The magical component that makes this menu work is that the ingredients for each meal are prepared separately, and then combined to create the final product. So, if someone can't handle food mixed, we make their plate before combining ingredients.
If someone can't have one or more ingredients because of food allergies, we make their plate before the last ingredient is added or let others add the ingredient on their individual plates. If a child will only eat one part of the meal, and not the others, they can. I'm no longer making 3 different meals, and everyone is happy.
Once we were able to create one 30 day meal plan, we worked on creating two, one for Autumn and Winter, the other for Spring and Summer. I'm not going to mislead you into thinking this was easy. This process has taken YEARS, and has only been successful with the kiddos' 100% involvement.
If you'd like to see our meal plans up close and print a copy for your own personal use, you can obtain your free copy HERE. Recipes for all meals can be found on my Dinner Ideas and Recipes Pinterest Board.
Now that we've conquered the dinner menus, we're moving on to breakfast and lunch. The kiddos have decided on their own that they don't like eating the same things each day, because they know just how many choices are out there. Sunshine and I just spent time bonding yesterday while seraching Pinterest for lunch ideas she can enjoy.
3. Use a Montessori weaning table
This special table can make all the difference in the world at mealtime, especially for children with sensory sensitivities. I only wish I had known about it sooner. For more information about the weaning table be sure to check out these posts: Benefits of a Montessori Weaning Table from The Kavanaugh Report and Preparing Montessori Toddler Spaces from Living Montessori Now.
Sunshine has a weaning table and uses it at every meal. This helps her focus on her food and eat it correctly. She feels in complete control of her surroundings and can be independent which is something she needs.
4. Teach practical life skills in the kitchen
We have worked very hard to create an environment of self care and independence in the kitchen. This has resulted in a feeling of safety and comfort, which has then lead to more positive mealtime experiences. For more information about how we created a more kid friendly kitchen atmosphere that invited multiple practical life experiences, read the post below.
5. Cook in the kitchen with your child
Cooking has always been something we've done with our children, but this year we stepped up our game and all of them are now preparing full meals with us. Most often it's the meal they've picked on our weekly menu.
We've found that as the kiddos actually touch and prepare the meals they're more apt to try a bite. Dinomite has taught us that it's not just taste that turns him away, most often it's the look, the sound, and sometimes the feel of the food.
Bulldozer loves cooking and baking more than any other child in the house. He craves visual stimuli. Cooking and baking provide some great opportunities to meet that constant need.
When he prepares a meal he goes all out, as seen in the photos below. The night these photos were taken he made homemade bread, chocolate chip cookies, spaghetti with red sauce and meat, and a salad for everyone.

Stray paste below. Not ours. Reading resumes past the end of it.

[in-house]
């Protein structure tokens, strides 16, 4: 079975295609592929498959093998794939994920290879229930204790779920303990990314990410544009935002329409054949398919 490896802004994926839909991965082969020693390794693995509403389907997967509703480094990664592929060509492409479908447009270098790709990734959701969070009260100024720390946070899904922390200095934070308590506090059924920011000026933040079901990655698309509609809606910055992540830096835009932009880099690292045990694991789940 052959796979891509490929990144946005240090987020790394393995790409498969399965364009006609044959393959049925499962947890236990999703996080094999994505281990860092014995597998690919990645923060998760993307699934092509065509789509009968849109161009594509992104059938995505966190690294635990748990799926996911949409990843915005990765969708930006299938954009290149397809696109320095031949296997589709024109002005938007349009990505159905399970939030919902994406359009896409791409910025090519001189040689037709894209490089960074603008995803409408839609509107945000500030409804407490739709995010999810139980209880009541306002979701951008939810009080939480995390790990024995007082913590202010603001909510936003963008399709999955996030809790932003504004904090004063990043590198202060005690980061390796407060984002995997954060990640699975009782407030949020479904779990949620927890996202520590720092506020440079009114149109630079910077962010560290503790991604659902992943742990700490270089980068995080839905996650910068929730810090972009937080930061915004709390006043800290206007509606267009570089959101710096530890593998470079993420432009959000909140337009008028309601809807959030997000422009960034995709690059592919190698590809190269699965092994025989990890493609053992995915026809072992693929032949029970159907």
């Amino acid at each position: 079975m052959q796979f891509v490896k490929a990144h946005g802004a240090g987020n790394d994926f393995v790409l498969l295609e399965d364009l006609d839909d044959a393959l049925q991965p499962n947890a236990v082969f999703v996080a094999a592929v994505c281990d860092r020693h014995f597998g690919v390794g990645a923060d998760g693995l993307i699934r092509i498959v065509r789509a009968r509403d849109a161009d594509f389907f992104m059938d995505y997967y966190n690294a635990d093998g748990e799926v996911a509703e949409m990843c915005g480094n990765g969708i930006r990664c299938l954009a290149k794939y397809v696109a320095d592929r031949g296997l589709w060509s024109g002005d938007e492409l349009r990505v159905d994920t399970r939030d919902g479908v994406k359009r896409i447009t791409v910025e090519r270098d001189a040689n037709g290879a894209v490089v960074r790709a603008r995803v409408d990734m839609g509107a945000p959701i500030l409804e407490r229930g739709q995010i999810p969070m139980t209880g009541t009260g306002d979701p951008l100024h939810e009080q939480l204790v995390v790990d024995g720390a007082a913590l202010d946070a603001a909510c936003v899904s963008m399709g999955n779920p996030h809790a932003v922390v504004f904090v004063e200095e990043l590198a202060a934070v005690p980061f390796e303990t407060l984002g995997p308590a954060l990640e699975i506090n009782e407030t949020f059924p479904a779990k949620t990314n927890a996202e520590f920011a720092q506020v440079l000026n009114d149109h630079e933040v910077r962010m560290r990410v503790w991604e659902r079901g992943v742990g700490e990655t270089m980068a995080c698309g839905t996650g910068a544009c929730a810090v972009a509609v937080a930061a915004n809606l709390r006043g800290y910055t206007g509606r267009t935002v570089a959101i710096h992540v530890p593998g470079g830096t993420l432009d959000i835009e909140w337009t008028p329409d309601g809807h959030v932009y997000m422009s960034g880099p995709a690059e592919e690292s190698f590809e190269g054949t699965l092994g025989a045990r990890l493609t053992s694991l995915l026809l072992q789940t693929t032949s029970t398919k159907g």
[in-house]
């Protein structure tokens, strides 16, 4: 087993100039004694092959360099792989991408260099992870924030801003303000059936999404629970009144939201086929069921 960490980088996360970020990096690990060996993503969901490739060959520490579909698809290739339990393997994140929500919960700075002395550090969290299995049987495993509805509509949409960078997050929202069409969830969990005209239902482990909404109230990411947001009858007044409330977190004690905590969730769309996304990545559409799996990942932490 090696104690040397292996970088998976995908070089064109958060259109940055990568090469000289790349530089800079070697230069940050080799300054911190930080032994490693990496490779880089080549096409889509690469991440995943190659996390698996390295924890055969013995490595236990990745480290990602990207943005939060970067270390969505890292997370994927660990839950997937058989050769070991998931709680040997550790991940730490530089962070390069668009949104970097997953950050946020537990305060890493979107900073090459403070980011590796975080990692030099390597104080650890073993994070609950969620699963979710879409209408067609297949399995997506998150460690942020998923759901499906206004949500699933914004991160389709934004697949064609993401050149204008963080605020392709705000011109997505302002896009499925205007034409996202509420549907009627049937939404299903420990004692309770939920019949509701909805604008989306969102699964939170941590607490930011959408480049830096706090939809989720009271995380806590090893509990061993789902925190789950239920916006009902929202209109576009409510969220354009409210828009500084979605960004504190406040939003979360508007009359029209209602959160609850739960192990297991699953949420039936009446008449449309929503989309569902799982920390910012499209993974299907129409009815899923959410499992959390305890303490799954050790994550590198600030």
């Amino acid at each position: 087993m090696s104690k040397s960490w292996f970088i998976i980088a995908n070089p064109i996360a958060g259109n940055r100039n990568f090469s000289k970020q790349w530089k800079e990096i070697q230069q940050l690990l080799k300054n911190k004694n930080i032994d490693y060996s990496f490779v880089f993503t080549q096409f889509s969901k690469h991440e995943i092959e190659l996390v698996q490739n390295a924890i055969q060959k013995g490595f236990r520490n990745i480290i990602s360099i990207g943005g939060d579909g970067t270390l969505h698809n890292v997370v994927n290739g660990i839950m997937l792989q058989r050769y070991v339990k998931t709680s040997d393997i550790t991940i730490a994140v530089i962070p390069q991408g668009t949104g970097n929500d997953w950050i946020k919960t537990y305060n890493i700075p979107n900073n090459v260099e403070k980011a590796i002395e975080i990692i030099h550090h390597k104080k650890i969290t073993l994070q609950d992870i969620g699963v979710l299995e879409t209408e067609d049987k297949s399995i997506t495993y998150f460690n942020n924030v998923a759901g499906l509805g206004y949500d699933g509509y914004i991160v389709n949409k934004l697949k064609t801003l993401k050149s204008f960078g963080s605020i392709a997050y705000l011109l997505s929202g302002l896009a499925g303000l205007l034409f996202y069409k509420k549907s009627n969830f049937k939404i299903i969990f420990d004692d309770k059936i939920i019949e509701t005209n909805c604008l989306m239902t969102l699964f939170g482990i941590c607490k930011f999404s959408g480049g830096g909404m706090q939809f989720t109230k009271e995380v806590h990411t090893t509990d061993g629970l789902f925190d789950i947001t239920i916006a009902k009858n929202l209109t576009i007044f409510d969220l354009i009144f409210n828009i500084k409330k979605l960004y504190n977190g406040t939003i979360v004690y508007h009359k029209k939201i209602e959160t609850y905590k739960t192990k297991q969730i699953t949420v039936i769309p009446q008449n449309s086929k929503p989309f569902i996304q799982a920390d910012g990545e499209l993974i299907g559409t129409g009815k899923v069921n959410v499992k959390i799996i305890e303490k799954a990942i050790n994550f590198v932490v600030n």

Princess enjoys cooking almost as much, but is still very anxious about it. The night these photos were taken, she was making chicken and broccoli fettuccine alfredo.
Dinomite struggles with cooking because he's working with food. Usually he won't bake, but when we give him free reign of the stove he perks right up, deciding to make steak, asparagus, and pasta for dinner.
Have I mentioned Dinomite HATES pasta? For the longest time he wouldn't even sit at the table with us if we were eating it. And now... He still won't eat it, but he'll prepare it and sit right next to someone else eating it. Cooking has helped him with this.
6. Plan and prepare celebrations that include "feasts"
Planning for celebrations is a task my children look forward to. And by plan, I mean they all have a say in what we eat. Usually we'll all agree on a main dish, and then each person in the family will choose a side. The four kiddos also request a dessert each.
Why do we do this?
- The kiddos are researching foods and reading through recipes.
- They search Pinterest, using the visuals provided.
- They're willing to try new foods. Every party with a feast has been a success.
- As we prepare the foods, they're definitely getting their hands dirty.
For examples and ideas about kid friendly celebrations and "feasts," feel free to check out the posts below.
7. Utilize sensorial activities outside of mealtime environment
Sensorial activities have been crucial to Dinomite's success in the eating department. When you take him away from mealtime and from the dining room table, it's as if part of the threat that's usually there, is gone.
In our Montessori-inspired Fruit Unit w/ Free Printables he touched and sampled every fruit we worked with. It was amazing! Though he didn't find many options he enjoyed, he at least tried them on his own.
Overall, we've found that the more the kiddos participate in all food related events without pressure, the more likely they are, over time, to decide they want to try something new. Since they've all participated in every aspect of a meal, the need to meltdown and/or act out has lessened. I'm starting to believe that food isn't as much of an enemy as it used to be!